We would typically use the alternator to charge the system back up. I usually use an ACR to tie the batteries together while running. Was thinking the panelnwould top up and maintain. It often has a week or more between uses.

    What happens if i split the output from the panels between 2 controllers? Could i ger 2A to each battery?

    to use an 80w pv to float charge 2 batteries it would be fine for, but not with loads on it as you talk of maintaining small loads and not just the batteries. it is no longer a float arrangement with loads present and those loads must be addressed. what happens while you get a string of cloudy days with the loads still on? if this happens a few times the batteries can be being maintained at a less than 100% soc and introduce sulfation to the batteries even if the small load requirements are being met.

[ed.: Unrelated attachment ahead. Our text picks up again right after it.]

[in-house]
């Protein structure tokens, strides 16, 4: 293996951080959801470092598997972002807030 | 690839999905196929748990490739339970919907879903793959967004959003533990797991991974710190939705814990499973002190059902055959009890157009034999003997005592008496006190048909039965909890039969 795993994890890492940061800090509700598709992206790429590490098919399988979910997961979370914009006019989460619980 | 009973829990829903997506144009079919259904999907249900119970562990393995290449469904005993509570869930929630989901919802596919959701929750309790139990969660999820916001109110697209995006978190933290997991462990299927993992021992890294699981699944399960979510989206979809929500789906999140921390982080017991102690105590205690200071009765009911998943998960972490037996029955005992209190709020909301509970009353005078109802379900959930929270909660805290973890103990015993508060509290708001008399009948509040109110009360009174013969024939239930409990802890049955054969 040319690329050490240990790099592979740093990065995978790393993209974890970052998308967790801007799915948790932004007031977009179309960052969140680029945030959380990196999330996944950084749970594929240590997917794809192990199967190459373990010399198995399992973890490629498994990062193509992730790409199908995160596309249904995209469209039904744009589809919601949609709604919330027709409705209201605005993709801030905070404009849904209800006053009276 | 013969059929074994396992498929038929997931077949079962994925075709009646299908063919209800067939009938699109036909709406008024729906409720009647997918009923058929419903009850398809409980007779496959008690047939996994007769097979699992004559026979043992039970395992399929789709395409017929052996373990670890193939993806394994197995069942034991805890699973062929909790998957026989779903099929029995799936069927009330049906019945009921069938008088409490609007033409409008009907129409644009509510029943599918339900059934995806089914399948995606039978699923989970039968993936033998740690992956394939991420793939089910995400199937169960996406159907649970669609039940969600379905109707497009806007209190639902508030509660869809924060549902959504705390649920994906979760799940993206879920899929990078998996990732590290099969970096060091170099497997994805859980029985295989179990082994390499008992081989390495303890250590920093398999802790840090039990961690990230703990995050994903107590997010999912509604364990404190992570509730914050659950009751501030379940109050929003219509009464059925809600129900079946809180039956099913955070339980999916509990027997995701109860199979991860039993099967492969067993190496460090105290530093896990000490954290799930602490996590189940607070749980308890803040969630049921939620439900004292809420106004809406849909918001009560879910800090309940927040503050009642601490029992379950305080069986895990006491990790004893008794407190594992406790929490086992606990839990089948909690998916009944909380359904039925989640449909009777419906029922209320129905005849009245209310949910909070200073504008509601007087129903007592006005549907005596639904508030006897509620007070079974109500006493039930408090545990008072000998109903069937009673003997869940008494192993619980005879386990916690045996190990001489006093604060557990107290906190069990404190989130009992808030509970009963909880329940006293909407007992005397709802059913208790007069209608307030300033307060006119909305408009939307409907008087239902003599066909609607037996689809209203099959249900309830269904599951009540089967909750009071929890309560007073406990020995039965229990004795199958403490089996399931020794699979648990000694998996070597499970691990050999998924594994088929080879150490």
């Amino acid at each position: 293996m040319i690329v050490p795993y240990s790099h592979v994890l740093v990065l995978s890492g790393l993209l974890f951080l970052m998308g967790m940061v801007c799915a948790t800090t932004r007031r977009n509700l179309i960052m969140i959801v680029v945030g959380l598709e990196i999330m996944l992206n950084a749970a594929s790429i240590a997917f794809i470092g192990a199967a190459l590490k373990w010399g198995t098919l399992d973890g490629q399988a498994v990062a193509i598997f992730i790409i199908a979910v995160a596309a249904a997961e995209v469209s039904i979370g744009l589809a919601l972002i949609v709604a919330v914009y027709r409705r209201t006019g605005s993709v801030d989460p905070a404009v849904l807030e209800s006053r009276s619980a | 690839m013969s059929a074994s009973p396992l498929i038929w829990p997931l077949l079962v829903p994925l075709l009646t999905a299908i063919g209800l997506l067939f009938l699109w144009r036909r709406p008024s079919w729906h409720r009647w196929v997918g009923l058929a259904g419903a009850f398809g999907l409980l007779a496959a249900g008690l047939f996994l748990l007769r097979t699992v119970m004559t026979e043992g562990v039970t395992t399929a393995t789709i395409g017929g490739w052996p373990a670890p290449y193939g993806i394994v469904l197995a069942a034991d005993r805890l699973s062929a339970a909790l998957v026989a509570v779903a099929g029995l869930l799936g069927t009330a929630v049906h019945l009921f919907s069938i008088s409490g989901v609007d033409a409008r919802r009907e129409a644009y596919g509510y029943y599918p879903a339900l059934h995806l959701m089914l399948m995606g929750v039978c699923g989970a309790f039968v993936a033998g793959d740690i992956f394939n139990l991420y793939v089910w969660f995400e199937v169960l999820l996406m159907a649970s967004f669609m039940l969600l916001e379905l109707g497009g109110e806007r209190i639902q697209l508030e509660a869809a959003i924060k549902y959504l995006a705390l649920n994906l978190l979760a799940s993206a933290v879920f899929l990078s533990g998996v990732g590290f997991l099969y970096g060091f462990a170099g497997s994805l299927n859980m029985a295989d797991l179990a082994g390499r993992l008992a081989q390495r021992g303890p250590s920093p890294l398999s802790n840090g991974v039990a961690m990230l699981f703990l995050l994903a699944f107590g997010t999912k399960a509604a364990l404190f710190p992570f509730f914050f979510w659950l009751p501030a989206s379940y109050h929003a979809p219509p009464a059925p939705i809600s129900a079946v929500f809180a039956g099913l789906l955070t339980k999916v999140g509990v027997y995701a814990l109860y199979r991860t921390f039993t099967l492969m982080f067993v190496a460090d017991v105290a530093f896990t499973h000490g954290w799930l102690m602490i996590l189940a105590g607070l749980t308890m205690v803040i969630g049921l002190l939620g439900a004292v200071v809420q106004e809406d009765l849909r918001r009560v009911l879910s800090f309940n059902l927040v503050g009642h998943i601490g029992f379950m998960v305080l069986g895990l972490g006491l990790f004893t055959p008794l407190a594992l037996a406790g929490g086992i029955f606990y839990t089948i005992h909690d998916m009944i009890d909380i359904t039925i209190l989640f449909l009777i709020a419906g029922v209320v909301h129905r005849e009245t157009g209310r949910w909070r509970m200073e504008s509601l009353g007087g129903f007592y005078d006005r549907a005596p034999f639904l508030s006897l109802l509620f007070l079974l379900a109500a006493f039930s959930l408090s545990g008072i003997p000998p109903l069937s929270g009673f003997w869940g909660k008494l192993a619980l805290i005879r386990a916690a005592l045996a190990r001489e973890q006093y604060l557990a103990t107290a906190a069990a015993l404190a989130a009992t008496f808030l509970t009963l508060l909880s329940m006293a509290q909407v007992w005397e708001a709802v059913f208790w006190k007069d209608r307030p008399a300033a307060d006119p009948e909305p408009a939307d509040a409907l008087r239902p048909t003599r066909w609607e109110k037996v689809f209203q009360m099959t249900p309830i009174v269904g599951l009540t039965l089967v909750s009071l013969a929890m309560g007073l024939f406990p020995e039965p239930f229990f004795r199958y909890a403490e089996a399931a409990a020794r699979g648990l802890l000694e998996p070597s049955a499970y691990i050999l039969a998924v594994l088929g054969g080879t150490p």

• TenMileTenMile Solar Expert Posts: 62 ✭✭
    Re: Marine application - 3 battery banks, 1 panel - how?

    The typical draw off my batteries is generally pretty low. The largest draw is from a corrosion protection device called a Mercathode which is used to help protect the drive against electrolysis. It's typical draw is 200mA.

    I've decided against doing 3 battery systems, and will do 2 instead -- a starter battery, plus the house system that will consist of the 2 x T105s.

    Since I've got the stuff, I will set it up and give it a try and monitor its ability to keep the batteries topped up. Worst case, if it's not keeping on top of the charge, I can always plug back in.